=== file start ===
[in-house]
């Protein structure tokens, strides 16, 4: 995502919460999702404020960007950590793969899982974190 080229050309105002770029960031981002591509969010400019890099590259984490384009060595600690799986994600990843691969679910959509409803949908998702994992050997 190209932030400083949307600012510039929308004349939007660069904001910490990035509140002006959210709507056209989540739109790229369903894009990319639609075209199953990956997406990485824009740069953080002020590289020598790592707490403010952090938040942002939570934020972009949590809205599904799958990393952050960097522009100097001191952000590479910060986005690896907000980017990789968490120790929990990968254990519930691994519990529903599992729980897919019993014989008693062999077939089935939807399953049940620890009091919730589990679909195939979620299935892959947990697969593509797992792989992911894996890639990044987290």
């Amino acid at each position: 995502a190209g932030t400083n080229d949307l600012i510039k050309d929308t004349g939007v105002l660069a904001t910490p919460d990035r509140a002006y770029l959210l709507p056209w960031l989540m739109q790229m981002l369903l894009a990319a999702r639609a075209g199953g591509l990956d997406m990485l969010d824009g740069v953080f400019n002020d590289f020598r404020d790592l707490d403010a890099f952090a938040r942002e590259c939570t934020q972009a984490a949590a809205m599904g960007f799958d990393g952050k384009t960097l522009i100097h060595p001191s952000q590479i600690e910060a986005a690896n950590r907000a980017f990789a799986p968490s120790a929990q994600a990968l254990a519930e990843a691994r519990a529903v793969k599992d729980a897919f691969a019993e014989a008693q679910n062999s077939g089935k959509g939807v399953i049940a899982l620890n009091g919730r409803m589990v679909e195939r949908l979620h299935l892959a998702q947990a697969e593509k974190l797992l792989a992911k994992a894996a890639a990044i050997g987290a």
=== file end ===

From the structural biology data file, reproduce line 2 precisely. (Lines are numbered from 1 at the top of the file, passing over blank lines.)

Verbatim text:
């Protein structure tokens, strides 16, 4: 995502919460999702404020960007950590793969899982974190 080229050309105002770029960031981002591509969010400019890099590259984490384009060595600690799986994600990843691969679910959509409803949908998702994992050997 190209932030400083949307600012510039929308004349939007660069904001910490990035509140002006959210709507056209989540739109790229369903894009990319639609075209199953990956997406990485824009740069953080002020590289020598790592707490403010952090938040942002939570934020972009949590809205599904799958990393952050960097522009100097001191952000590479910060986005690896907000980017990789968490120790929990990968254990519930691994519990529903599992729980897919019993014989008693062999077939089935939807399953049940620890009091919730589990679909195939979620299935892959947990697969593509797992792989992911894996890639990044987290």